A 27-year-old immigrant from Bangladesh detonated a homemade pipe bomb strapped to his body in a crowded New York subway passage during the morning rush hour on Monday, wounding three people and putting the city on edge just six weeks after a deadly truck attack.
Akayed Ullah told police investigators he wanted to avenge U.S. airstrikes on the Islamic State group and was also inspired by Christmas terror plots in Europe—choosing the location for his attack by Christmas posters on the subway walls, U.S. media reported. But his bomb failed to detonate properly, leaving him the only one seriously harmed by the assault.
President Donald Trump seized upon the failed attack to call for tougher U.S. immigration rules, saying the current “lax” policy “allows far too many dangerous, inadequately vetted people to access our country.”
“Today’s attempted mass murder attack in New York City—the second terror attack in New York in the last two months—once again highlights the urgent need for Congress to enact legislative reforms to protect the American people,” Trump said in a statement.
The blast took place in the subway station at the Port Authority bus terminal, not far from the city’s iconic Times Square, sparking commuter panic and travel disruptions.
A closed-circuit security video showed commuters scattering as the bomb exploded and one body—that of the bomber—on the ground after the smoke cleared.
Authorities attributed the minimal damage from the simple device attached to Ullah’s chest to a malfunction. The explosion left him with several burns to his torso and hands, and he was sent to a hospital in a “serious” condition.
The other three injured people suffered ringing in their ears, headaches and other minor complaints, and there was no significant damage to the subway structure. “Fortunately for us, the bomb partially detonated,” New York Governor Andrew Cuomo said. “It did not fully have the effect that he was hoping for.”
Cuomo said Ullah was not part of a “sophisticated network” but appeared to have been “influenced” by the Islamic State or other extremist groups.
The man’s family issued a statement through the Council on American-Islamic Relations-New York saying they were “heartbroken” by the attack and by the allegations against Ullah. But they also said they were “outraged” by the behavior of police investigators, who they said took a teenage relative out his high school class, questioning him without a lawyer present.
The attack came as the Christmas-New Year holiday season was moving into high gear, underscoring the possible threat that lone actors inspired by Islamic State or Al Qaeda pose to festive crowds.
In Berlin last year, an I.S.-inspired Tunisian refugee drove a large truck into a crowd at a Christmas market, killing 12.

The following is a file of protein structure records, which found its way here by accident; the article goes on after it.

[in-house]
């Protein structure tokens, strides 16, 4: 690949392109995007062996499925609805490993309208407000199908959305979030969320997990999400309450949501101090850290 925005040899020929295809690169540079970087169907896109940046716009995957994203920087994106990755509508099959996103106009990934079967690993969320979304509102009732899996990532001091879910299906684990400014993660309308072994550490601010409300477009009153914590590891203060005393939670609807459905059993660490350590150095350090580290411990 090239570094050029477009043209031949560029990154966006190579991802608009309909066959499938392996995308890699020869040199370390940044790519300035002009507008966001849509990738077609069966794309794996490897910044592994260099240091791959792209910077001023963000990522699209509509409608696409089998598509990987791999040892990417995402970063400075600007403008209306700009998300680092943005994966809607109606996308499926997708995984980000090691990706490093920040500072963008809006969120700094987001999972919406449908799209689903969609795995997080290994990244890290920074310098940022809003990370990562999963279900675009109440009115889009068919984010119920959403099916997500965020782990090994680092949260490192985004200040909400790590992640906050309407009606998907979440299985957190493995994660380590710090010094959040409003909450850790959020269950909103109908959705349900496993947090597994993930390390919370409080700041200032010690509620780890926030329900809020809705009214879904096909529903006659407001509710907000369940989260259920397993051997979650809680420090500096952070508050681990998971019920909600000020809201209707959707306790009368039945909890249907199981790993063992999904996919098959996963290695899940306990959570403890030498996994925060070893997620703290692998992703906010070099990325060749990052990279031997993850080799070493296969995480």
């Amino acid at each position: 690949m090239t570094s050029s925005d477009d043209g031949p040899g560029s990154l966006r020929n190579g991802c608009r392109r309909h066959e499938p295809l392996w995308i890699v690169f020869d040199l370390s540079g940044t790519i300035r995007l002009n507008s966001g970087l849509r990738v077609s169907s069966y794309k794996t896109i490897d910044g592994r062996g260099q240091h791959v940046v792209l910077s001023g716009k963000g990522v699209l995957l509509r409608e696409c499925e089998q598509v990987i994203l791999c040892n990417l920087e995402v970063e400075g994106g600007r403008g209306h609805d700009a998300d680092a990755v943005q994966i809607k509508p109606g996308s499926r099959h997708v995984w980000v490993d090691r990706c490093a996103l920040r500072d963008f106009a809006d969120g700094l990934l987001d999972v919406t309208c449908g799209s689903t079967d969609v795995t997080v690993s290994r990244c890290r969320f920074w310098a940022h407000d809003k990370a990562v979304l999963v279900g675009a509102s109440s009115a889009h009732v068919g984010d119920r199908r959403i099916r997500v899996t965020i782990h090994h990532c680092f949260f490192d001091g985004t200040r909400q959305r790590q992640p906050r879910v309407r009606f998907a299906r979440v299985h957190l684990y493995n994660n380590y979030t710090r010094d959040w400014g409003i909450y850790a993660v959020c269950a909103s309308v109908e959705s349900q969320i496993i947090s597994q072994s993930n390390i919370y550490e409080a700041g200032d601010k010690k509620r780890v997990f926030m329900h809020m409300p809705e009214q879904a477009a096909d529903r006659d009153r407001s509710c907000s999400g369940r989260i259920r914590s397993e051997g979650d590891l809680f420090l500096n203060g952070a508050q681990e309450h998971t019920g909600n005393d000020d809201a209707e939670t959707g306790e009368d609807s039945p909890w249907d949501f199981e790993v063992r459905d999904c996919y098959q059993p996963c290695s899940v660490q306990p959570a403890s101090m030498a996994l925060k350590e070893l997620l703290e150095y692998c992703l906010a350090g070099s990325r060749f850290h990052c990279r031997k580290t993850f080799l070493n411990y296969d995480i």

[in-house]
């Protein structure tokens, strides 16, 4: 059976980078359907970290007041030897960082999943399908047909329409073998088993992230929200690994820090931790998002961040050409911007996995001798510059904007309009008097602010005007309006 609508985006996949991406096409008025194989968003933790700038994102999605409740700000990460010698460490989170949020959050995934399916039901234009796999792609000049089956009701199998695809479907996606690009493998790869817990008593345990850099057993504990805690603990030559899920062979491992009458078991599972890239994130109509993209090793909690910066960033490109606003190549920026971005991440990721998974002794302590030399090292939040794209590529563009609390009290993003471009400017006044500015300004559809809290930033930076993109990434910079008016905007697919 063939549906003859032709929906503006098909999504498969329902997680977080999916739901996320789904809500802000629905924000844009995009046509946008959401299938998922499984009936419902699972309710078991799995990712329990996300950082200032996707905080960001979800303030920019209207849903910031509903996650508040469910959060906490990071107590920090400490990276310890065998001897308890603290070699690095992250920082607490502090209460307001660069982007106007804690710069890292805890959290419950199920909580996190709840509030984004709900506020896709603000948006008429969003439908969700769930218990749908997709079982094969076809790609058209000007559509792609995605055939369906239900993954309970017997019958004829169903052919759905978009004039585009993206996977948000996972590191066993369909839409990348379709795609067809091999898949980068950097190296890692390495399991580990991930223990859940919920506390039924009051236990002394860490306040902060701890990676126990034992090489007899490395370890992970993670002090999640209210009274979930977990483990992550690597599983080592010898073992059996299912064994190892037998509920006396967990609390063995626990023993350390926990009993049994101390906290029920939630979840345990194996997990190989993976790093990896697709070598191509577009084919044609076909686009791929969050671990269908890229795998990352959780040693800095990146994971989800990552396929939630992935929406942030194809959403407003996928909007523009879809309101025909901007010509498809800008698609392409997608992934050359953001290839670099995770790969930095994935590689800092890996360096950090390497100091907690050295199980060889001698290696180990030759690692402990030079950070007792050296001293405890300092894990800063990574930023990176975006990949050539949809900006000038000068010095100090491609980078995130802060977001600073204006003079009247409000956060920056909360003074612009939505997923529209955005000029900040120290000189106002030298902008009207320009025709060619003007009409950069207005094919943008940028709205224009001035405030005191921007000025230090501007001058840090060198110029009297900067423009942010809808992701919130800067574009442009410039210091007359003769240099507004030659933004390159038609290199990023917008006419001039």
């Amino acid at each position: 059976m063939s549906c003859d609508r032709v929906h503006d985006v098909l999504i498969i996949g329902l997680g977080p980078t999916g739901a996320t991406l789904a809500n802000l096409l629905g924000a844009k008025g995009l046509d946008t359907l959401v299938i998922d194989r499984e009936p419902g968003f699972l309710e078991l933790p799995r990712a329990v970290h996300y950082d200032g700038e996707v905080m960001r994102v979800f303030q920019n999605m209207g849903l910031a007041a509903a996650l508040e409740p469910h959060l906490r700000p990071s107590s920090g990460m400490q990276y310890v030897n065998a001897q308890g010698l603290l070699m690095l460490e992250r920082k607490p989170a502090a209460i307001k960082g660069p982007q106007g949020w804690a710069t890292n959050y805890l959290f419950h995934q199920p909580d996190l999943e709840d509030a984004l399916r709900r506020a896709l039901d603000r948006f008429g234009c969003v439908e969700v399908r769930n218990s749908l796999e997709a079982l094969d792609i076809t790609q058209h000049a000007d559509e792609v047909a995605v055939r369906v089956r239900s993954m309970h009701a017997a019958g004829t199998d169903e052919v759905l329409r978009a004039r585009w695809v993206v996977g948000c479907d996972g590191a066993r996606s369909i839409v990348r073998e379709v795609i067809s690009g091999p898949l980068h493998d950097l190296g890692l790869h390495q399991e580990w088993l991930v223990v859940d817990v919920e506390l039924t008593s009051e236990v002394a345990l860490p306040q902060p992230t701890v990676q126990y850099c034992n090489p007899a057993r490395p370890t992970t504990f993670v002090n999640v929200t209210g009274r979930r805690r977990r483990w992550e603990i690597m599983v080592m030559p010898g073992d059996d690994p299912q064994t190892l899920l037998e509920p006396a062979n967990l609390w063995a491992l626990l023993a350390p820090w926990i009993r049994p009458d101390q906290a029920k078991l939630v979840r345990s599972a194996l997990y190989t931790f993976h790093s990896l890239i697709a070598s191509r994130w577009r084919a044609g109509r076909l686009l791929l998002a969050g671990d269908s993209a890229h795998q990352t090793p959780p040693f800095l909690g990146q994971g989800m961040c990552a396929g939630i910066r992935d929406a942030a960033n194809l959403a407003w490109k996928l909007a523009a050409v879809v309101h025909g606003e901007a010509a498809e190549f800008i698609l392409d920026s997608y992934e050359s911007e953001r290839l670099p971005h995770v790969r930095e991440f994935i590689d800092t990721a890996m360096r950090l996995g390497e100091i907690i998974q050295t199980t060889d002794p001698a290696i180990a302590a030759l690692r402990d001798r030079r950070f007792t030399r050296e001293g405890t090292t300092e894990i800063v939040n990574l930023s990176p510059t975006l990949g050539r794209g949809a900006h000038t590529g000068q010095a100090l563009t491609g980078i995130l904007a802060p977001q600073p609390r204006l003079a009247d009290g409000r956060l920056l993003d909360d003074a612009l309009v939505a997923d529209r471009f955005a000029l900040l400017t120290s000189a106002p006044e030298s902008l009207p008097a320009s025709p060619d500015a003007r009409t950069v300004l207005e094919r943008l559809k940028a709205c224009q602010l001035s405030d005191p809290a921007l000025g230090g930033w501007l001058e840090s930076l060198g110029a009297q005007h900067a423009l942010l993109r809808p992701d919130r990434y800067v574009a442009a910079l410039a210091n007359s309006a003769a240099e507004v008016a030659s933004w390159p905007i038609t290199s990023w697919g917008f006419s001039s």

Islamic State supporters have made online threats and urged sympathizers to conduct attacks on Western targets during the holiday season. New York was rocked on Oct. 31—the Halloween holiday—when an immigrant from Uzbekistan drove a rented truck down a busy bike and pedestrian path, killing eight people and injuring 12.
In November, the U.S. State Department issued an alert for travelers to Europe during the holiday season, reminding them of the Berlin attack as well as the assault on a New Year’s Eve party in an Istanbul nightclub last year that left 39 people dead. “U.S. citizens should exercise caution at holiday festivals and events,” the State Department warned. “Extremists continue to focus on tourist locations, transportation hubs, markets/shopping malls and local government facilities as viable targets.”
Cuomo said the latest bombing underscored that New York is a perennial target, 16 years after the 9/11 attacks. “This is New York. The reality is that we are a target by many who would like to make a statement against democracy, against freedom,” he said. A bomb in a subway station “is in many ways one of our worst nightmares,” Cuomo said.
Sayfullo Saipov, the Halloween attacker, had entered the country in 2010 under the “Diversity Immigrant Visa” program, by which the United States has sought to widen the sources of immigrants. Ullah arrived seven years ago as the member of a family already in the United States, under what is known as “chain immigration.”
Trump has called to eliminate both programs and move to a merit-based immigration policy. As part of his crackdown on immigration, the president’s administration has slashed refugee arrivals, blocked travelers from six Muslim-majority countries and pressed for tighter restrictions on all those seeking to legally move to the United States.
But Mayor Bill de Blasio, a strident critic of Trump’s immigration policy, said the president’s criticism was misplaced, stressing that Ullah had no criminal record and would not have been allowed into the country if his sponsors were not of “good standing.”
“We have to come back to American values…if someone does something which indicated there are threats, we act on it,” he told NY1 television.